The economics of quinoa: superfoods' dark side
Being “healthy” has taken on a whole new meaning in the twenty-first century. Simply eating fresh foods and reducing our intake of so-called “junk” foods no longer suffices in the bid for ultimate health. The rise of superfoods has accelerated quicker than we ever could have imagined over the past few years, with a variety of seemingly unpronounceable, exotic foods taking on reputations that would have us all believe they can magically cure us of any form of ill-health. At the forefront of this, is quinoa (keen-wa), a seemingly humble seed that is in fact a complete amino-rich protein, and thus a new favourite of vegetarians and vegans. If you had asked anyone what it was a mere ten years ago, you would have been hard-pressed to find someone who knew. Yet, as of late, it has been elevated to a staple on the shelf of just about every supermarket and many households, due to its superfood halo.
As simple economics dictates, as global demand for quinoa has risen due to its superfood status, the price has quickly followed. Since 2006, the price of quinoa has tripled, due to excessive demand creating shortages that have pushed up its value. In these circumstances, there has never been as much incentive for Bolivian and Peruvian farmers to produce quinoa as the present. However, with quinoa continually becoming more expensive, the traditional consumers of this food can no longer keep up. With the price thrice what it used to be just ten years ago, many Bolivian and Peruvian farmers prefer to sell this nutritious powerhouse, rather than consuming it themselves, due to the greater profit opportunity associated with doing so. It is more profitable to sell all of their quinoa and purchase cheaper, Westernised alternatives, such as pasta, bread and rice. This has sparked great concern around potential nutrient deficiencies and unbalanced diets in these regions. The effect of this is palpable, as is evidenced by the fact that national quinoa consumption in Bolivia fell by 34 per cent from 2006 to 2011.
Some argue that the increasing price is in fact beneficial for South American quinoa farmers since it boosts their incomes, subsequently exposing them to many opportunities unavailable previously, like education for their children. However, the effect on health outcomes is still very much the same as the former argument. As farmers in these regions become richer, their demand of “higher-status” processed food increases. This is accompanied by falling domestic demand for products deemed to be inferior, including peasant foods such as quinoa. Thanks to extreme degrees of advertising allowing the Western brands to penetrate all levels of society, consuming Western products like Coca-Cola and McDonalds is associated with wealth in many under-developed countries of the world, such as Bolivia and Peru. Despite being outrageously unhealthy, being able to afford such foods demands respect and social status in these corners of the world, and accordingly, as farmers profit handsomely from quinoa production, demand for these brands is booming like never before.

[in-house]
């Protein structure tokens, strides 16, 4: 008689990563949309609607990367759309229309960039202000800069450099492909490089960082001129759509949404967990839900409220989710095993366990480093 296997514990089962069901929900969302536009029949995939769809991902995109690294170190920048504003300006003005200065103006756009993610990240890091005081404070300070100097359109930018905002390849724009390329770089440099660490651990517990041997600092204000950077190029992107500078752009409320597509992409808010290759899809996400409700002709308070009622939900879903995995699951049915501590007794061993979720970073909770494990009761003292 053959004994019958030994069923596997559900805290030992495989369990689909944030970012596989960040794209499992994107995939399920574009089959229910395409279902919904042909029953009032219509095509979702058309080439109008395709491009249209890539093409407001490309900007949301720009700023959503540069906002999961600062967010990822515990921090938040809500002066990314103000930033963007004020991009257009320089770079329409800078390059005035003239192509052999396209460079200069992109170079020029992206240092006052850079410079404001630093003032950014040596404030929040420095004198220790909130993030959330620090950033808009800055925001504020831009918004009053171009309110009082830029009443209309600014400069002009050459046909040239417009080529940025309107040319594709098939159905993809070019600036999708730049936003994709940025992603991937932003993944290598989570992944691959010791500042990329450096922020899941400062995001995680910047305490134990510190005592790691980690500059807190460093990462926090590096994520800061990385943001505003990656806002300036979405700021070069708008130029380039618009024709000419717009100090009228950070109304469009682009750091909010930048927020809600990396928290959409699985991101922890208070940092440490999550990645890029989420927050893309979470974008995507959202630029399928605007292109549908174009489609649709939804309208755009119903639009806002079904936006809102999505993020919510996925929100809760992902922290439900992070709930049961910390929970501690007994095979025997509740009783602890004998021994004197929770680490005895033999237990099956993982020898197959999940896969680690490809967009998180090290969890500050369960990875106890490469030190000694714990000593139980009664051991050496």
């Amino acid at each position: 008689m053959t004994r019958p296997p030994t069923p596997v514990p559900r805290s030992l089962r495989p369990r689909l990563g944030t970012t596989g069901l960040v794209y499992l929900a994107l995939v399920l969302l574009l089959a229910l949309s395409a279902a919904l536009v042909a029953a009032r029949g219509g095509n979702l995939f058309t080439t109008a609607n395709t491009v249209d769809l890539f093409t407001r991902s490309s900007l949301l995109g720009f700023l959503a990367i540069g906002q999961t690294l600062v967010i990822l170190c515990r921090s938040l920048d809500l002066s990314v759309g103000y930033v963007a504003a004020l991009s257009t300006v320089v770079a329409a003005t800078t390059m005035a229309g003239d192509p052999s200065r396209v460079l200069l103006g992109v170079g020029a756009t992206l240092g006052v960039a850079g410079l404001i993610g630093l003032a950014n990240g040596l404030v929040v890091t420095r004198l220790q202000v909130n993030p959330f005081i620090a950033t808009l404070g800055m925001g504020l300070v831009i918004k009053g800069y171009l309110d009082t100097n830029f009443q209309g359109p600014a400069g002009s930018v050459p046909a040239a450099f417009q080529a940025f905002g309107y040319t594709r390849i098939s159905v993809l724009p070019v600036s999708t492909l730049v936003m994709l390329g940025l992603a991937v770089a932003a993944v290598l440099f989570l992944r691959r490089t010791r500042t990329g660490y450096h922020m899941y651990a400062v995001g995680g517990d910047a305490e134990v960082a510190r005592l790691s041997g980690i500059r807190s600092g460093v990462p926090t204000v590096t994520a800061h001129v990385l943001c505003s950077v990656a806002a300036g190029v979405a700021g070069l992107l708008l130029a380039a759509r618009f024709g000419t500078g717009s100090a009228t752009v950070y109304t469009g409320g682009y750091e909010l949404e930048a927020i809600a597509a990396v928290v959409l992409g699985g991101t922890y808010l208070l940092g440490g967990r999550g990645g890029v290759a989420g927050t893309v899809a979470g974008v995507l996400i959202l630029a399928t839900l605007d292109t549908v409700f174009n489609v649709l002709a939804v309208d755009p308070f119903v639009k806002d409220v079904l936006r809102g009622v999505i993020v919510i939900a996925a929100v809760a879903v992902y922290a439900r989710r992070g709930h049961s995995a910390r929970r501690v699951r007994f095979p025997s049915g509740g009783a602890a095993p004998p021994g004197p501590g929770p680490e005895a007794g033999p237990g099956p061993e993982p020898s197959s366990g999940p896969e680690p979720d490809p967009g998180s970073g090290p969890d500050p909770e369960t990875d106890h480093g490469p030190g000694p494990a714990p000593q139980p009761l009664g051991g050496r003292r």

The huge demand for quinoa has also generated environmental concerns, irrespective of how we class the effect on producers’ incomes and health. With farmers in Bolivia and Peru attempting to boost their production to meet global demand, they obviously require more resources. The most significant of these is farmland, as the doubling of quinoa crops in Bolivia within the past six years exemplifies. However, the increasing use of machinery is jeopardising the fragile, dry soil’s fertility, the reduction in llama farming (in favour of quinoa) is reducing the availability of manure needed to stabilise the soil, and the copious amount of water required for quinoa to flourish is not sustainable. As farmers try to take advantage of the current quinoa craze, they unknowingly threaten the longevity of this economic powerhouse and source of income in their home countries.
Although these issues may not seem directly economic, in the long term, once water runs out and fields become arid, reversing the damage caused by unsustainable production processes will involve the application of many economic principles. For example, the government will need to adjust its spending, in order to nurture the growth of new industries within their nation and ensure the welfare of former quinoa farmers now left unable to afford life’s basic necessities.
How to support these farmers once the quinoa boom ends, and the world moves onto a new superfood, is another burning question that requires an economic solution. When all that many South American farmers can and will produce is quinoa, we cannot ignore that once the hype surrounding it dies down, they will be left with dwindling incomes, inventories of quinoa that no-one will buy at a fair price and little knowledge on how to produce something else. Governments need to plan ahead for this inevitability, and we, as consumers, should be conscious of this whenever we jump on board a new fad.
No matter how we spin it, the economic influence that developed nations (such as our own) hold in the global marketplace can wreak havoc on those with little power, whether it be in regards to health, the environment or sustainability. When the next quinoa of the world emerges, perhaps think about who you may be hurting most before buying into the fad.